I fitted a GSHP to my 1750s stone cottage four years ago. Like you I had to uprate all the radiators and improve the insulation. My energy use did not increase too much. My water was produced by immersion heater, now by heat pump, this reduces my electrical consumption. However heating the house with the GSHP increases it. All I did to inform my supplier was to increase my meter readings to every month, this also showed me that in summer I was using less electricity as all the hot water was from the heat pump which was more efficient than the immersion. You may find the same as you have replaced your electric shower.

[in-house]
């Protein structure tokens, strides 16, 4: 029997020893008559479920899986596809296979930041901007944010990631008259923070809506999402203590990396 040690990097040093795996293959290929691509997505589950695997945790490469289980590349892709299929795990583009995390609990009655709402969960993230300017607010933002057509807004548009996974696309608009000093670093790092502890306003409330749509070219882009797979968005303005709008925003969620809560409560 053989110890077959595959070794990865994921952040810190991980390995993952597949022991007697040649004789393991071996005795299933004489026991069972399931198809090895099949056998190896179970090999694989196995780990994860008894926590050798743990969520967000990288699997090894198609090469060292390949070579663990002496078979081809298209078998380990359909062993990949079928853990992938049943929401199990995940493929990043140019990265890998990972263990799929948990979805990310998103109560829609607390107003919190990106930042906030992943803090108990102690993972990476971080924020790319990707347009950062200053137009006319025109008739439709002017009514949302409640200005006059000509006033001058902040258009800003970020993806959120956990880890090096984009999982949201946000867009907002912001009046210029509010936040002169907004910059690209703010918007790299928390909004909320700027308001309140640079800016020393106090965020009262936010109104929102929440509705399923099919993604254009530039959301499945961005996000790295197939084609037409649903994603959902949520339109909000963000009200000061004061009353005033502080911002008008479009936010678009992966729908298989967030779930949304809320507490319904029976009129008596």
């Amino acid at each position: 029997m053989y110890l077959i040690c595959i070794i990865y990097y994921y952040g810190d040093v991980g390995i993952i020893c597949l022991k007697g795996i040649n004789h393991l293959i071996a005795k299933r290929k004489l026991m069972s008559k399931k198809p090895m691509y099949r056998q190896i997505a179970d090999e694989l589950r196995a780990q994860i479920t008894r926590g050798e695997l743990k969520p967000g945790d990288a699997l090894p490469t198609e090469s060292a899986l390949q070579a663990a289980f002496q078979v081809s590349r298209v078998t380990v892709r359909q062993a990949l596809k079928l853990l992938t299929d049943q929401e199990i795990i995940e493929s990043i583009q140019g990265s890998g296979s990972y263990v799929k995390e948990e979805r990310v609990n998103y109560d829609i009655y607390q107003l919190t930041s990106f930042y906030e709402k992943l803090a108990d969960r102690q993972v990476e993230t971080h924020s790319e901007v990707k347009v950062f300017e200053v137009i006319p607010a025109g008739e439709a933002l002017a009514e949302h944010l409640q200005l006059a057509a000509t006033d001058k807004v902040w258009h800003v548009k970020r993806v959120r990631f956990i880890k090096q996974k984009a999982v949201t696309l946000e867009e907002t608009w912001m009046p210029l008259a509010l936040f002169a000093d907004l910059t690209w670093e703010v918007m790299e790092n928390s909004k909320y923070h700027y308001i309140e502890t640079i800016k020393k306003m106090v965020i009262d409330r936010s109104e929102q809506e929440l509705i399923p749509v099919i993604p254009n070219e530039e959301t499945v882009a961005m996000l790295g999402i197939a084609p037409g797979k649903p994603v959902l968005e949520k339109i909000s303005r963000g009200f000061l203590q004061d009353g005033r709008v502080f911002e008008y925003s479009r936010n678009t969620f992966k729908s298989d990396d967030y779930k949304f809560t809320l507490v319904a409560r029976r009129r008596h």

Hi. I’m not sure what brand your heat pump is, but with my Mitsubishi ASHP, there are LOADS of things you can adjust. some require an engineer with a service code unless you already know the code. For the radiators, it sounds like you have done everything physical. Try increasing the flow temperature. YOu may also have a curve setting. This measures the outside temperature and uses that to set the temperature of the heating system. you can modify the curve to be more efficient for your case. The room setting sees how far the temperature is from the set temperature, and try to regulate the heat pump to keep just enough energy to maintain that temperature you have set. There are also jumpers in my FTC (flow temperature controller) to make the unit more responsive or more efficient. I have to use the flow setting, as we currently are using a separate thermostat that only tells the heat pump to turn on or off, but we will be changing this soon. I find 50 degrees flow temp to be sufficient for me. It may seem obvious, but you should also be easily able to increase the hot water temperature. I can do it in my main control or on my computer/phone (see photo). hope this helps.